Elders from across the Northwest Territories weighed in on fracking as part of a model debate in the legislative assembly yesterday.
In the end, the parliamentarians — including Melody McLeod, wife of Premier Bob McLeod — voted unanimously in favour of a moratorium on the controversial practice.
"We don't say no to all development. We're not crazy. We want prosperity, but not at any cost," said Jean-Pierre Isoré, who put forward the motion.
- LISTEN | Click the link on the top left to hear Jean-Pierre Isoré argue against fracking in the N.W.T.
The elders parliament has no powers. It was created in 2010 as a way to allow elders to give voice to their issues and concerns, while showcasing the territory’s consensus style of government.
This year’s gathering took place just days after elected N.W.T. officials vowed to press ahead with fracking in the Sahtu region, despite contrary advice from the country’s top scientists.
Last week, the Council of Canadian Academies issued a report saying little is known about fracking’s long-term consequences.
Isoré, the elder representing the Frame Lake area of Yellowknife, agreed.
"The technical analysis shows that whatever you do today in terms of fracking is risky," he said.
Isoré said he learned to take risks in the military, "calculated risks, but there must be a direct proportion between the risk you take and the result you get, and we don't get that. We take all the risks and we get no result.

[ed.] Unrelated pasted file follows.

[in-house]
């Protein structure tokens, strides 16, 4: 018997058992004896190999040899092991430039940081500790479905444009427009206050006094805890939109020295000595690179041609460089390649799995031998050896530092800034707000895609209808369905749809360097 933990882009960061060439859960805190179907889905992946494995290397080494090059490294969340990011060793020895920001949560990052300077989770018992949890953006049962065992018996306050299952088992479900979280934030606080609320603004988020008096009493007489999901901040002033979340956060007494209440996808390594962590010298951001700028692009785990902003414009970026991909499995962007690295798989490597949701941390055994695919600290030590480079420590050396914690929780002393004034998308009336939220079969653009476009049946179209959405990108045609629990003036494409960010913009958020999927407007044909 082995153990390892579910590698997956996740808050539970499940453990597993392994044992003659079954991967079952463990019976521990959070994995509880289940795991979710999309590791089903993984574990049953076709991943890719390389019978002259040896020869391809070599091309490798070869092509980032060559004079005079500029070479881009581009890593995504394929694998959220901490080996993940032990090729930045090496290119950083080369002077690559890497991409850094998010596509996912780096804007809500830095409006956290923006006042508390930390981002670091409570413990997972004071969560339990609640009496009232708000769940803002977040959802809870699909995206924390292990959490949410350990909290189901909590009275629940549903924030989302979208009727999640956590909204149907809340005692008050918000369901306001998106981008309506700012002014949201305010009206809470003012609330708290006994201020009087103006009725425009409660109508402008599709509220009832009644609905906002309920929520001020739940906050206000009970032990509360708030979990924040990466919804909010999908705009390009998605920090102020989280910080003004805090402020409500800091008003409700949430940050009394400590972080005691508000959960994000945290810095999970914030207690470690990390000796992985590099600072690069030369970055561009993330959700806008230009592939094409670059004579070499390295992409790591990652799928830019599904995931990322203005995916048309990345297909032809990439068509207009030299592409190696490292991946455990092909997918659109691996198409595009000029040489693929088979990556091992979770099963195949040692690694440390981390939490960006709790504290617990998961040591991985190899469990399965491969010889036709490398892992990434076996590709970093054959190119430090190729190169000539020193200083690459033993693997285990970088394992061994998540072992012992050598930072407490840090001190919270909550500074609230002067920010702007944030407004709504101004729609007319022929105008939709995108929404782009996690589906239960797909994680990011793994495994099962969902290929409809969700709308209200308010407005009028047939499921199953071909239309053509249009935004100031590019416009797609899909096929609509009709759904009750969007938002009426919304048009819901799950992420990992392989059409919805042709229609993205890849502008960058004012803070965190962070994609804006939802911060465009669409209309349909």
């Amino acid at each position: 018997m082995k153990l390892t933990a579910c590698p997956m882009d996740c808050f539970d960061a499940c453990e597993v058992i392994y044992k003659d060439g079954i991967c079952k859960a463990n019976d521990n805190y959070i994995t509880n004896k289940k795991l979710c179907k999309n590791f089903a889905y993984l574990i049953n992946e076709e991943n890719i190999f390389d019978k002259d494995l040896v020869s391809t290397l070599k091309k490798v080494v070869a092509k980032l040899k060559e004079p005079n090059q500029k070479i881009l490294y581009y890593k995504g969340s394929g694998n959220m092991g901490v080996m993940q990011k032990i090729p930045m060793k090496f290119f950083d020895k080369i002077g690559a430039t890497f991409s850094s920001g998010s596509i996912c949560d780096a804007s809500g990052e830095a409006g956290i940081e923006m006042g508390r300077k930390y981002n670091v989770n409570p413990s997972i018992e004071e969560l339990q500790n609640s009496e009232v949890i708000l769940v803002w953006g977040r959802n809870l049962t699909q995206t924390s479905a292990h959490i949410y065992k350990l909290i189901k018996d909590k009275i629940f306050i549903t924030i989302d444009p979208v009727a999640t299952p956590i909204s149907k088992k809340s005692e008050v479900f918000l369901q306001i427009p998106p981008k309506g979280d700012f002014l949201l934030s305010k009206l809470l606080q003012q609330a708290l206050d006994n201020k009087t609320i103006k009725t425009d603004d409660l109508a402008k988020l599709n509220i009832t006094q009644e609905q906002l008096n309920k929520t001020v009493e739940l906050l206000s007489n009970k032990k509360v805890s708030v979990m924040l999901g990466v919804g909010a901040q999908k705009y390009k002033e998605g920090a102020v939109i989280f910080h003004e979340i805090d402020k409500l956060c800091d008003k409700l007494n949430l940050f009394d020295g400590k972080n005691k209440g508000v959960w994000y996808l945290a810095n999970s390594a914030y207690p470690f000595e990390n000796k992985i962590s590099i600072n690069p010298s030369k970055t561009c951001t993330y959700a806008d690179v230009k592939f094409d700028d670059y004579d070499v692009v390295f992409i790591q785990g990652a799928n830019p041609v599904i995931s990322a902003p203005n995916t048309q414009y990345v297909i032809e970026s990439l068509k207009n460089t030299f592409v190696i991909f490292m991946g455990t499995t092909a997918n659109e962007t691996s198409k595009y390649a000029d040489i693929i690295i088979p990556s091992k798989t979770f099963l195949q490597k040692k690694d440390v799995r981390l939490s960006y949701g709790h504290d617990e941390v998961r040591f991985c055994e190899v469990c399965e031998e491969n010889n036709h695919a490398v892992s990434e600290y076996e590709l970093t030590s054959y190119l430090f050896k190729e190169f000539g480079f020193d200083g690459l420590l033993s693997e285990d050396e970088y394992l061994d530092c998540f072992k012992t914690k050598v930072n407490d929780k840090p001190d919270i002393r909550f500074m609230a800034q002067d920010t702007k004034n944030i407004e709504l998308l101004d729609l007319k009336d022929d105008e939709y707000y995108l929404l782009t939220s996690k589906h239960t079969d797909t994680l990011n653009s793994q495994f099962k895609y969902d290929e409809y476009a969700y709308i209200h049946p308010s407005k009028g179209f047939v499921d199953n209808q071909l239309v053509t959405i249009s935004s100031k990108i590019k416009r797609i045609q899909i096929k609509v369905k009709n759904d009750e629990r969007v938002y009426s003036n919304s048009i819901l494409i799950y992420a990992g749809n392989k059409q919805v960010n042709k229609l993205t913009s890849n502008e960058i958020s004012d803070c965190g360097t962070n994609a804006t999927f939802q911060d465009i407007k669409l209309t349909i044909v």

"At one point, we have to turn to our government and say, will you listen? Of course, they will come back and say, you don't know what you're talking about. We happen to be in an area of the country where the term 'elders' means something."
Not a single elder spoke in favour of fracking during the debate.
Be'sha Blondin, representing Yellowknife Centre, called for thorough environment assessments.
"We need to take a look at the best way the company have to make sure they work with the people,” Blondin said.
"Who's gonna protect the people? Who's gonna protect the animals, the water and the land?”
"Fracking requires a lot of water, and the water that you take is no longer usable," said Sam Gargan, a former MLA himself, representing Deh Cho.
Mary Beckett, representing Inuvik Boot Lake, said the territory — and future generations — can't afford to be stuck with more contaminated sites.
"The resource money can come to us later. We want to be sure that the land has a protector and somebody watching out for it.”
The motion said the moratorium would be in place until fracking’s “impacts on the North are better understood, and the government can manage this technology in a way that ensures the integrity of our environment and communities."
According to Isoré, the government should take the elders' vote to heart.
"Around this table, I'm calculating that we have 1200 years of wisdom. I think we've got something like over 200 children, grandchildren and great-grandchildren. We're representing a good percentage of the population just among us, and we say, 'No way. No way.'"
ConocoPhillips was the first company to frack in the N.W.T. They drilled and fracked two wells in the Sahtu region this winter. The company is now proposing to frack 10 more wells, while a proposal from Husky Energy to drill and frack four exploratory wells is now under review.